Mapping Care Project: The History of Black Nurses in Chicago

Nursing in the Armed Forces

Since its beginnings, the nursing profession has been informed by and advanced through major conflicts including wars and natural disasters. Professional nursing in Britain was born out of the Crimean War, and it is no surprise that formal nurse training programs began in the United States after the Civil War. However, nursing in military service was restricted to white women from the beginnings of the nursing profession through most of WWII. For example, Clara Barton founded the American Red Cross after serving as a nurse in wars in the U.S. and Europe.1 Yet for many decades the U.S. military and the American Red Cross refused to accept the service of Black nurses, except during times of great crisis and nursing shortages, when military leader had run out of white options. The demands of war have often forced institutions to break with established social norms, including racism. Black communities and organizations, particularly the National Association for Colored Graduate Nurses (NACGN) also played an important role in pushing the military and the Red Cross to change their policies. From the start of the modern nursing field until today, Black nurses have sought to provide nursing care in the military, finding unique opportunities and challenges in their service in the armed forces.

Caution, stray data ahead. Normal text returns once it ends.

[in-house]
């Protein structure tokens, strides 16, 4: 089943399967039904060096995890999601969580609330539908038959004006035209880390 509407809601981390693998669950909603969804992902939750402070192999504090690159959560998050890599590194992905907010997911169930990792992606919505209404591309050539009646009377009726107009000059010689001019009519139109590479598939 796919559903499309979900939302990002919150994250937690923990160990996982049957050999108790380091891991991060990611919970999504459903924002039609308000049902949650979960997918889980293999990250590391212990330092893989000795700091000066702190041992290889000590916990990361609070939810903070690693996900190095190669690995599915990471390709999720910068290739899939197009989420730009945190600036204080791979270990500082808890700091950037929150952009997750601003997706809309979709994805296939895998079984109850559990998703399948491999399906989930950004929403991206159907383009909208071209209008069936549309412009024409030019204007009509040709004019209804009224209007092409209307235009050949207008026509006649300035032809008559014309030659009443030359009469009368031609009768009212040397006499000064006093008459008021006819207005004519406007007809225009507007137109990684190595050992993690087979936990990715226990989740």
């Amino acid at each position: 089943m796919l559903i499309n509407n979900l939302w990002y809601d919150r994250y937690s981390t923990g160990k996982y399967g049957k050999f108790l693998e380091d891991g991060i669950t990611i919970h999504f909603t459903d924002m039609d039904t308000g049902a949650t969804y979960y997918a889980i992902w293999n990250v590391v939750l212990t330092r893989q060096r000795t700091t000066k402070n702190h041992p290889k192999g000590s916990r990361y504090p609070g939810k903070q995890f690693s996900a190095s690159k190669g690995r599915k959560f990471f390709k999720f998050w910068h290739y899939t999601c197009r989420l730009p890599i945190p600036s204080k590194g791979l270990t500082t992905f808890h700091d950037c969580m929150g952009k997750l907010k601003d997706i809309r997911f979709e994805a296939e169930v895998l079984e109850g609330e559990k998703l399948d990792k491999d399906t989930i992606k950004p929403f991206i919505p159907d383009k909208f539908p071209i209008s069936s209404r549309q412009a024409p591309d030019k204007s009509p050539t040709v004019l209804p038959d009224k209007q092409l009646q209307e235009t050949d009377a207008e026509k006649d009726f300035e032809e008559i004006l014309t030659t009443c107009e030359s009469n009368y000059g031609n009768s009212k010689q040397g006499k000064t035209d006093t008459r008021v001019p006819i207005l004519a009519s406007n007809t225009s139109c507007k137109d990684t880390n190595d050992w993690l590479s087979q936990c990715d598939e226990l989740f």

Contents of this path:

This page references: